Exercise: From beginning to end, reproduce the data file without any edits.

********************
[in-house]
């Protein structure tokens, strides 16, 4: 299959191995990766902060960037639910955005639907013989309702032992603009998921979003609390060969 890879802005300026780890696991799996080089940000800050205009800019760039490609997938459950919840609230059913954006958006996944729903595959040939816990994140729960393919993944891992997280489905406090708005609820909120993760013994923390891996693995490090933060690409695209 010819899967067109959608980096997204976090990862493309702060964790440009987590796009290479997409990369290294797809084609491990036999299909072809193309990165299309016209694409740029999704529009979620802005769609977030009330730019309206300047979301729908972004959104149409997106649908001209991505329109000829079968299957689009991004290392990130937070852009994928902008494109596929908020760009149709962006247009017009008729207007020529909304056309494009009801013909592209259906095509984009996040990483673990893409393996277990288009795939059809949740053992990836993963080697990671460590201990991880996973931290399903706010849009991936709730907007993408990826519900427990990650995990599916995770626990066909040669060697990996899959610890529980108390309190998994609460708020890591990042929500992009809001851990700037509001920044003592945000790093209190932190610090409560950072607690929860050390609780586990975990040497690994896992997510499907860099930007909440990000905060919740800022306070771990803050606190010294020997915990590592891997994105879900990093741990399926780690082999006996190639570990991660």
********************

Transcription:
[in-house]
């Protein structure tokens, strides 16, 4: 299959191995990766902060960037639910955005639907013989309702032992603009998921979003609390060969 890879802005300026780890696991799996080089940000800050205009800019760039490609997938459950919840609230059913954006958006996944729903595959040939816990994140729960393919993944891992997280489905406090708005609820909120993760013994923390891996693995490090933060690409695209 010819899967067109959608980096997204976090990862493309702060964790440009987590796009290479997409990369290294797809084609491990036999299909072809193309990165299309016209694409740029999704529009979620802005769609977030009330730019309206300047979301729908972004959104149409997106649908001209991505329109000829079968299957689009991004290392990130937070852009994928902008494109596929908020760009149709962006247009017009008729207007020529909304056309494009009801013909592209259906095509984009996040990483673990893409393996277990288009795939059809949740053992990836993963080697990671460590201990991880996973931290399903706010849009991936709730907007993408990826519900427990990650995990599916995770626990066909040669060697990996899959610890529980108390309190998994609460708020890591990042929500992009809001851990700037509001920044003592945000790093209190932190610090409560950072607690929860050390609780586990975990040497690994896992997510499907860099930007909440990000905060919740800022306070771990803050606190010294020997915990590592891997994105879900990093741990399926780690082999006996190639570990991660």